I haven’t talked to Matt much, but I think he half expected me to come out of those woods ready to drop. As I came out onto the road and saw Matt a quarter mile away I ran with purpose. I ran to repay him for what he had done for me not just the last 30 hours, but every day. I told him at this point I was finishing and he said Art told him one more tough section then it was pretty smooth last 17 miles.
Again, in the scheme of the race 17 miles seems like nothing, but when every step is so painful, it seems like a lifetime. Soon after this Matt would start to park his car at the next aid station and run into the woods to find me and pace me back. It was UNREAL when I would see him sure that I was at mile 5 of the 6 I had to do and he would say, “about 3 miles to go” I couldn’t believe how long each section felt.
At this point my pain was so bad that I was just concerned with long term damage. I told Matt I could run through it, but I was just concerned with permanent damage. I decided to keep going, perfecting the “ultra shuffle” the rest of the way.
The event finishes with a 4 mile road section. I was super concerned with this section as I heard it is hard to follow. Matt took pics of each turn on his phone, but turns out we didn’t need it because a volunteer (Simon) was dropped off to guide me in.
Now would be a good time to thank all of the amazing volunteers that helped through the 2 days. This event literally could not happen without them and they were INCREDIBLE. At times it was hard to truly show how appreciative you are when you are in zombie mode, but I hope they know, especially Art who was the brainchild of this event.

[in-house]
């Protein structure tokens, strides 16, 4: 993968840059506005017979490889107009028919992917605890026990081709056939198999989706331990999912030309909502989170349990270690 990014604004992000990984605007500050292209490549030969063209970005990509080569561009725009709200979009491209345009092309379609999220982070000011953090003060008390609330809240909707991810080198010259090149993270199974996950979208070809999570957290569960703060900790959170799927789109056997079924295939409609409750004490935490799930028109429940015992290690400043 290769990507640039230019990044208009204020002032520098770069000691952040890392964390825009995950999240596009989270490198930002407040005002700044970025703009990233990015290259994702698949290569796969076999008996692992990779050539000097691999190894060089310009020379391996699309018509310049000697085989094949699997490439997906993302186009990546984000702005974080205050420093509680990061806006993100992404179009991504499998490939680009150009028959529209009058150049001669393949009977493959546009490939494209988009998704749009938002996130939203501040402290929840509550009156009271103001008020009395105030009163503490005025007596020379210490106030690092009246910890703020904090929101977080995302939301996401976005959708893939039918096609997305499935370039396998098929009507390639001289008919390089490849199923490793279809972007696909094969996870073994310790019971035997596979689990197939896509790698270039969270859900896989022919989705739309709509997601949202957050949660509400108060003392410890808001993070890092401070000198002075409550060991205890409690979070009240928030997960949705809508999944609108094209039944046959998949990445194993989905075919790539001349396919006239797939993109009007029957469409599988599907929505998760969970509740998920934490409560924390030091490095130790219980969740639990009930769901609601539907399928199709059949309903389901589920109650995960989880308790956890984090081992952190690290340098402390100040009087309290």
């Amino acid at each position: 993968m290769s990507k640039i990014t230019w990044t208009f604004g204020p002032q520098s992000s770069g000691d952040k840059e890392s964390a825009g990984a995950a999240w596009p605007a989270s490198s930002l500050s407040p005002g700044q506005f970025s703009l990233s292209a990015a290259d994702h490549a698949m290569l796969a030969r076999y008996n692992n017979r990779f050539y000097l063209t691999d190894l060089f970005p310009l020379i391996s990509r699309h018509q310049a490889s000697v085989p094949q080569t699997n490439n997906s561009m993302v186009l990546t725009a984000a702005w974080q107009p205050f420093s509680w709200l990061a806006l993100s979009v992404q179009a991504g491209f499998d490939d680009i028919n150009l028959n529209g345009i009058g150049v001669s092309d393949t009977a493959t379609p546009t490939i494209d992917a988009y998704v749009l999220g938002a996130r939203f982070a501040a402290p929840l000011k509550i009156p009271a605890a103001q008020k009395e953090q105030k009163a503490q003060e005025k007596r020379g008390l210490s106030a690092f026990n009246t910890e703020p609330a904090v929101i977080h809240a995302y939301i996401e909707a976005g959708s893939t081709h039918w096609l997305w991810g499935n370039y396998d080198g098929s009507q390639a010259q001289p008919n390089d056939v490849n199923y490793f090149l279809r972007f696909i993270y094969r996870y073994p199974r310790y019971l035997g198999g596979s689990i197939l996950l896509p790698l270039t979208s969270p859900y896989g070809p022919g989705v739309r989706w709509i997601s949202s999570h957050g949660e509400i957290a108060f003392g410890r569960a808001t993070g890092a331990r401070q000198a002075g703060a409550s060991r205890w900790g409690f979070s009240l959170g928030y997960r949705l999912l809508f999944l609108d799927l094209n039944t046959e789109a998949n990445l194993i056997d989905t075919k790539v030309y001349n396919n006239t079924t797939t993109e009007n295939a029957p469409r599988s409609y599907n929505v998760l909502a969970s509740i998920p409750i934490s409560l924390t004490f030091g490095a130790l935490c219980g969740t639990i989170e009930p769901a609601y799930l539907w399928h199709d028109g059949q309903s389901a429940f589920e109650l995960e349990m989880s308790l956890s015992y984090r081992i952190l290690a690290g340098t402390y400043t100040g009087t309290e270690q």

Erik was able to make it back for the last aid station and the finish and it was so amazing to see him. Matt brought me home as I made my way to the Long Island sound to touch the water. I earned my first belt buckle finishing the CUT112 in 33 hours and 20 minutes.
How am I feeling: I woke up this morning with a lot of pain, not really able to flex my toes at all. I have a lot of swelling and bruising through my shins and foot. I’m hoping rest and ice will heal, and it’s nothing major.
What an adventure this was. I battled a lot of demons out there and definitely came out stronger because of it. Like the IRONMAN, the 100 mile distance was a bucket list item for me, and I don’t have any plans to do it again. However, to be back in Connecticut after battling me belonging in this state for so long and to traverse the entire state with 4 of the greatest guys around…pretty epic!!